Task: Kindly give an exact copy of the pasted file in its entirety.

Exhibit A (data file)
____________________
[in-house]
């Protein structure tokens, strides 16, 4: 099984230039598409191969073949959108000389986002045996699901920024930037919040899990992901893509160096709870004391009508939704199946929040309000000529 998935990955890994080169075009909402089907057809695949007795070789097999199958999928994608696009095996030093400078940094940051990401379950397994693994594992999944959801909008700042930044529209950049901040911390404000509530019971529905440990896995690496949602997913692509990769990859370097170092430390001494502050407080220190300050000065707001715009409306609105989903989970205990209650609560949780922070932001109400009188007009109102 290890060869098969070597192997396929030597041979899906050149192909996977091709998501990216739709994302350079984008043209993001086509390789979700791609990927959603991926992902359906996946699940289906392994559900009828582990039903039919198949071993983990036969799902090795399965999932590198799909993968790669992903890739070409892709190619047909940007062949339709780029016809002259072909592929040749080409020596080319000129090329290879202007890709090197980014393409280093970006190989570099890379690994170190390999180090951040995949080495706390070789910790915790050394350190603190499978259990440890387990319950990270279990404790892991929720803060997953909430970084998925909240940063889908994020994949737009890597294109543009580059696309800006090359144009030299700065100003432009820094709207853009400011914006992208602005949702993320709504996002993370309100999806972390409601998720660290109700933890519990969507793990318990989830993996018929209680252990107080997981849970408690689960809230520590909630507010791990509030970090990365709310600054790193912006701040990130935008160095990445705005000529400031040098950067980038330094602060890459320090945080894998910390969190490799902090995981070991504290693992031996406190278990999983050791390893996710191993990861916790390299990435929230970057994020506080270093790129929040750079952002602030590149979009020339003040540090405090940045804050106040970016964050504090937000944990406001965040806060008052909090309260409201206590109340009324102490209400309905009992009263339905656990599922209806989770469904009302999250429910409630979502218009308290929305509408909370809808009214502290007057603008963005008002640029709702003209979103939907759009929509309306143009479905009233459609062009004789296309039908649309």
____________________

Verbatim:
[in-house]
């Protein structure tokens, strides 16, 4: 099984230039598409191969073949959108000389986002045996699901920024930037919040899990992901893509160096709870004391009508939704199946929040309000000529 998935990955890994080169075009909402089907057809695949007795070789097999199958999928994608696009095996030093400078940094940051990401379950397994693994594992999944959801909008700042930044529209950049901040911390404000509530019971529905440990896995690496949602997913692509990769990859370097170092430390001494502050407080220190300050000065707001715009409306609105989903989970205990209650609560949780922070932001109400009188007009109102 290890060869098969070597192997396929030597041979899906050149192909996977091709998501990216739709994302350079984008043209993001086509390789979700791609990927959603991926992902359906996946699940289906392994559900009828582990039903039919198949071993983990036969799902090795399965999932590198799909993968790669992903890739070409892709190619047909940007062949339709780029016809002259072909592929040749080409020596080319000129090329290879202007890709090197980014393409280093970006190989570099890379690994170190390999180090951040995949080495706390070789910790915790050394350190603190499978259990440890387990319950990270279990404790892991929720803060997953909430970084998925909240940063889908994020994949737009890597294109543009580059696309800006090359144009030299700065100003432009820094709207853009400011914006992208602005949702993320709504996002993370309100999806972390409601998720660290109700933890519990969507793990318990989830993996018929209680252990107080997981849970408690689960809230520590909630507010791990509030970090990365709310600054790193912006701040990130935008160095990445705005000529400031040098950067980038330094602060890459320090945080894998910390969190490799902090995981070991504290693992031996406190278990999983050791390893996710191993990861916790390299990435929230970057994020506080270093790129929040750079952002602030590149979009020339003040540090405090940045804050106040970016964050504090937000944990406001965040806060008052909090309260409201206590109340009324102490209400309905009992009263339905656990599922209806989770469904009302999250429910409630979502218009308290929305509408909370809808009214502290007057603008963005008002640029709702003209979103939907759009929509309306143009479905009233459609062009004789296309039908649309």